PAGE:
- Music genre (e.g., Pop, Country, Live DJ),
- Length (15, 20, 30, 45 and 60 minutes),
- Type (Beginner, Theme, Low Impact, Heart Rate Zone, Arms, etc.) and
- Instructor (so many to choose from).
I stream the classes from my iPad via Apple TV to my 65” flat screen TV on the wall. Alternatively, you can buy yourself a tablet holder and attach your iPad to your handlebars or simply purchase a bike that already has a built in tablet holder like this Sunny 1805.
The app also lets you access classes like strength training, yoga, HiiT and classes for the Peloton treadmill like bootcamp classes (you are both on and off the treadmill during those classes), running and walking. I enjoy abs classes (10 minutes or so) after a bike ride.
Here is what the Peloton App menus looks like
Step 2. Wahoo Cadence and Speed Sensors
To display cadence and speed, I attached both the Wahoo cadence and speed sensors to my Sunny bike. See my full post for photos. The cadence sensor is a must while the speed sensor falls into the” nice to have” category.
Step 3. Wahoo Heart Rate Monitor
I use the Wahoo Heart Rate Monitor to track calories burned during a workout. And heart rate, if course
Step 4. Wahoo Fitness App
I use the free Wahoo Fitness App to display my cadence, speed, calories, distance and HR. It wirelessly connects to, and displays, my cadence, speed, heart rate, calories burned, workout distance and workout time.
Now, if you are using just a tablet to view the classes without streaming to a TV, you can display your cadence and heart rate directly on the tablet instead of the Wahoo App. However, if you are streaming from the tablet to a TV like me the cadence and heart rate do not display on the TV.
Step 5. Max Miles Phone Holder
I use this Max Miles Phone Holder phone holder so that I can see my Wahoo app and my cadence, speed, etc. I connect it to the handlebars but as I mentioned at Step 4, you no longer need this if you view the classes on your tablet because the Wahoo cadence and heart rate numbers can now be displayed directly on the app. If you stream via AppleTV like me, you still need the phone holder.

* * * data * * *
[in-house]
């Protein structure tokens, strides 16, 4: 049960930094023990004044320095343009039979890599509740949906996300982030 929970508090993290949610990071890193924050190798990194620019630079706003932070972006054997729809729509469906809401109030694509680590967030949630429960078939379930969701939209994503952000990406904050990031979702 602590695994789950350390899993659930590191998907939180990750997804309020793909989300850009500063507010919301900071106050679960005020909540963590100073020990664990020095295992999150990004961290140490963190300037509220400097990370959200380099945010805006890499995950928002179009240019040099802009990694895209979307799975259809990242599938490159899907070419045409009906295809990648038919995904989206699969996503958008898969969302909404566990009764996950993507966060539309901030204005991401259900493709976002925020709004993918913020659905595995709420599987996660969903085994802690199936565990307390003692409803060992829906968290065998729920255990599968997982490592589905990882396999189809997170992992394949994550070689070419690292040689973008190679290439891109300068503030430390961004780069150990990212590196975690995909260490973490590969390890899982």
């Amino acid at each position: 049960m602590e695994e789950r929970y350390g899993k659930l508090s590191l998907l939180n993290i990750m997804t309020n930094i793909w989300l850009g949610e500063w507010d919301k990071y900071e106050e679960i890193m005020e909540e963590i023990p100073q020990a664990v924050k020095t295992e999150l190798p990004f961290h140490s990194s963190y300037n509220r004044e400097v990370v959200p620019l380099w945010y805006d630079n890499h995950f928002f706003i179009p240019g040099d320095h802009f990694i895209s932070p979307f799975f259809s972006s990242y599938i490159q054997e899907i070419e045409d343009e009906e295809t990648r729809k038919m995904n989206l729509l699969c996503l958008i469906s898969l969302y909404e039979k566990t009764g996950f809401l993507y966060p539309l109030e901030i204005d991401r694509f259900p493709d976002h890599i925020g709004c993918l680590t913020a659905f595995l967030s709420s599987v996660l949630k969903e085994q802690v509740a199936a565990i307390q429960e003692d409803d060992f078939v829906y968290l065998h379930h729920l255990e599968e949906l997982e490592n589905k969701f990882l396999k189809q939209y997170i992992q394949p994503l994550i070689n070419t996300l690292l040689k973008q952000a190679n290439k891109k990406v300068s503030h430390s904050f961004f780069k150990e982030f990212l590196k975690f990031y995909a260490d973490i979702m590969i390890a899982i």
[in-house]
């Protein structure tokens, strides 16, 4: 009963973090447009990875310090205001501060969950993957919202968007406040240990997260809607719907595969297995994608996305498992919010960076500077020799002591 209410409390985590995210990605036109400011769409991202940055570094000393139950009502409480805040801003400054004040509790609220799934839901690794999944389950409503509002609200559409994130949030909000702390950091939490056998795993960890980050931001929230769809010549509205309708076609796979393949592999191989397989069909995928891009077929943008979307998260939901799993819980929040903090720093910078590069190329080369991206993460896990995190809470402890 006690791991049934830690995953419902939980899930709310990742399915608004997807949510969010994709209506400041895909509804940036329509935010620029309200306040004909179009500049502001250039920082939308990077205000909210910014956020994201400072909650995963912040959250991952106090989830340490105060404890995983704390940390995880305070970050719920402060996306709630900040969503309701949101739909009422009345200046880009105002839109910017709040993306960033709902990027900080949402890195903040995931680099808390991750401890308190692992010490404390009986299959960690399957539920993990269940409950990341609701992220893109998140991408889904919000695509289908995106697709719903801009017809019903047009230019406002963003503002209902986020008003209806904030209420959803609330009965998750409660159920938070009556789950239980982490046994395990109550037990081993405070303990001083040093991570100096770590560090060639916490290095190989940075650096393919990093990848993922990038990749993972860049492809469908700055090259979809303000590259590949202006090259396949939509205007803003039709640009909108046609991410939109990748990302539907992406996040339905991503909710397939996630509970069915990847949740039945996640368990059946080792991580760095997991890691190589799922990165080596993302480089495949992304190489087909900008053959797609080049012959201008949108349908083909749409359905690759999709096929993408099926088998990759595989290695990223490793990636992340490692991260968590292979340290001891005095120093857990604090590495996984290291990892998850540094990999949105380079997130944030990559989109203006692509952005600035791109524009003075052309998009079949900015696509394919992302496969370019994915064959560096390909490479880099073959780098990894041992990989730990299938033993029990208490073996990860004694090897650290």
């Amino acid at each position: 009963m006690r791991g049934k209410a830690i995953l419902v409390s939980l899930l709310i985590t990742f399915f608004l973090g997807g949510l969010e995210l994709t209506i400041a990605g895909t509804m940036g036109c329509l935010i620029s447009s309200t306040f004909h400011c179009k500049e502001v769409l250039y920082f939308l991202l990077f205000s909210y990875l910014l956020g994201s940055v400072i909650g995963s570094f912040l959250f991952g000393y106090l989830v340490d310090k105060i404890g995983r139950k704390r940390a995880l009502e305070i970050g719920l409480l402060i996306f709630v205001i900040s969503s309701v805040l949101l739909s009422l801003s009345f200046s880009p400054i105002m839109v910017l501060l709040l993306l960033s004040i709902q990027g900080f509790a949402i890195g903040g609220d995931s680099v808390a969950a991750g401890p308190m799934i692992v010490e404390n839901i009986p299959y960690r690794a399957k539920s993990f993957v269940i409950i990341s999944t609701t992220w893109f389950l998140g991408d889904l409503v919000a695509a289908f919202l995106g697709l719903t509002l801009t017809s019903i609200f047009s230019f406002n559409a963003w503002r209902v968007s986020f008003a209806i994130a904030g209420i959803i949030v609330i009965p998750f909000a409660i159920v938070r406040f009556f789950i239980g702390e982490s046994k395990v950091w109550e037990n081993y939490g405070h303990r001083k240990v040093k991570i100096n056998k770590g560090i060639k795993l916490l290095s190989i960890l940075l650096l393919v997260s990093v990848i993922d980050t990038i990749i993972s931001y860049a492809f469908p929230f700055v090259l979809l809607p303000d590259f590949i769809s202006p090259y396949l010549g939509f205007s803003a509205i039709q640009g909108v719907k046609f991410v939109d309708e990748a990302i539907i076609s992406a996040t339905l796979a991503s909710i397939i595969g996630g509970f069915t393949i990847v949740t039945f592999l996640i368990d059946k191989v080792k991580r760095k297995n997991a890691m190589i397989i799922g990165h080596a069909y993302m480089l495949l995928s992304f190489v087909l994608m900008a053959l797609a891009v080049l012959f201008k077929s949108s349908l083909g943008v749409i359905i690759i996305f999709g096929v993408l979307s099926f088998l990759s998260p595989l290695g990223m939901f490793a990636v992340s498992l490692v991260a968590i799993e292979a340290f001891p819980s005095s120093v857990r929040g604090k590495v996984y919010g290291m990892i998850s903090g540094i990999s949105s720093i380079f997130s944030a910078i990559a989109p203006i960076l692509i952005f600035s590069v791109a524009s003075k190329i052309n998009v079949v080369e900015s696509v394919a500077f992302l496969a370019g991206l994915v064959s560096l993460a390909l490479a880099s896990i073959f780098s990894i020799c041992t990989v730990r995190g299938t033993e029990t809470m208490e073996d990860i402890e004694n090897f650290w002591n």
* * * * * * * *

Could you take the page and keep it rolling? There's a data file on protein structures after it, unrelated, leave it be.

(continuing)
Step 6. Dumbbells.
I recommend buying some inexpensive weights for the arm routines during the spin classes and the other Peloton exercise classes.
Step 7. Extras
I also recommend some additional items, although they are not absolutely required for you to enjoy the Peloton App on your own bike.
I didn’t find the Sunny seat too kind to my rear-end so I bought this seat cushion.
These are great if you cannot turn up your TV or iPad too loud.
If following instructions while lugging around 100 pound fly wheels is not your strong suit, consider Amazon Home Assembly.
Tip: If you are on the fence about buying a spin bike and all the accessories or want to wait until Black Friday, I suggest adding items to your cart and wait – sometimes Amazon has flash sales and price drops that you can take advantage of (but make sure your account is set to send you alerts).
Will Peloton be this year’s No. 1 Christmas gift? Only time will tell!